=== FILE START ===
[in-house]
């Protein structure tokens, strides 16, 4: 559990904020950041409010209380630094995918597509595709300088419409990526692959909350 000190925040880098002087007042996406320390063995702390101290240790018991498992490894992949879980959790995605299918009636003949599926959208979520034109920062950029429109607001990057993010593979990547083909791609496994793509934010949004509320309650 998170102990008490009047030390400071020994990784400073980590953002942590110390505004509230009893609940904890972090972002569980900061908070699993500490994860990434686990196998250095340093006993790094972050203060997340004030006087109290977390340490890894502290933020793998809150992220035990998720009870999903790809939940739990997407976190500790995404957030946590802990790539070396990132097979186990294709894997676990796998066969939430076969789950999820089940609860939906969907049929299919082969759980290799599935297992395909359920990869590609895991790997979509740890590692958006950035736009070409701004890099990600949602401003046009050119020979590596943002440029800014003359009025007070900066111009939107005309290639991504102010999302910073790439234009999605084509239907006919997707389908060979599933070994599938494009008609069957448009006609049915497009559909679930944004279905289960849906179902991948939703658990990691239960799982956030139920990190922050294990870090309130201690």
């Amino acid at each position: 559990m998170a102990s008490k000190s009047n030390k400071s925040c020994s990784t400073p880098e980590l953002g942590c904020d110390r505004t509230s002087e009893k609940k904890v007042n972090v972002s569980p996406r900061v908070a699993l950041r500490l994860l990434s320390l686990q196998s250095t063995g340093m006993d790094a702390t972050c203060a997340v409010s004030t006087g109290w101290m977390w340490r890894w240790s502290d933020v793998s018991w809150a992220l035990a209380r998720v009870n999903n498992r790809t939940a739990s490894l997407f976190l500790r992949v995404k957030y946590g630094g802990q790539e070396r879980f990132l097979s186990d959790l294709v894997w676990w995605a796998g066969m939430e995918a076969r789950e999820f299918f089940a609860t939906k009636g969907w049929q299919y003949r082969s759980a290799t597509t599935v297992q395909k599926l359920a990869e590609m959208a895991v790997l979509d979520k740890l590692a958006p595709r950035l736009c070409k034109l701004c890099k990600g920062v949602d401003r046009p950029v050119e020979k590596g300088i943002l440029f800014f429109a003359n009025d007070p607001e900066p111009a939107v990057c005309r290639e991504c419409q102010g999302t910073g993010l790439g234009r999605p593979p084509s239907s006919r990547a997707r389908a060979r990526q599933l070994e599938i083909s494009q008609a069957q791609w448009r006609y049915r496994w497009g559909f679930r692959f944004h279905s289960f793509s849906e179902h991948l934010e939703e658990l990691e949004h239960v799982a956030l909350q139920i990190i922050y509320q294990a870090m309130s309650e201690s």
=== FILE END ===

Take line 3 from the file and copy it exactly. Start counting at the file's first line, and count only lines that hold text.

């Amino acid at each position: 559990m998170a102990s008490k000190s009047n030390k400071s925040c020994s990784t400073p880098e980590l953002g942590c904020d110390r505004t509230s002087e009893k609940k904890v007042n972090v972002s569980p996406r900061v908070a699993l950041r500490l994860l990434s320390l686990q196998s250095t063995g340093m006993d790094a702390t972050c203060a997340v409010s004030t006087g109290w101290m977390w340490r890894w240790s502290d933020v793998s018991w809150a992220l035990a209380r998720v009870n999903n498992r790809t939940a739990s490894l997407f976190l500790r992949v995404k957030y946590g630094g802990q790539e070396r879980f990132l097979s186990d959790l294709v894997w676990w995605a796998g066969m939430e995918a076969r789950e999820f299918f089940a609860t939906k009636g969907w049929q299919y003949r082969s759980a290799t597509t599935v297992q395909k599926l359920a990869e590609m959208a895991v790997l979509d979520k740890l590692a958006p595709r950035l736009c070409k034109l701004c890099k990600g920062v949602d401003r046009p950029v050119e020979k590596g300088i943002l440029f800014f429109a003359n009025d007070p607001e900066p111009a939107v990057c005309r290639e991504c419409q102010g999302t910073g993010l790439g234009r999605p593979p084509s239907s006919r990547a997707r389908a060979r990526q599933l070994e599938i083909s494009q008609a069957q791609w448009r006609y049915r496994w497009g559909f679930r692959f944004h279905s289960f793509s849906e179902h991948l934010e939703e658990l990691e949004h239960v799982a956030l909350q139920i990190i922050y509320q294990a870090m309130s309650e201690s």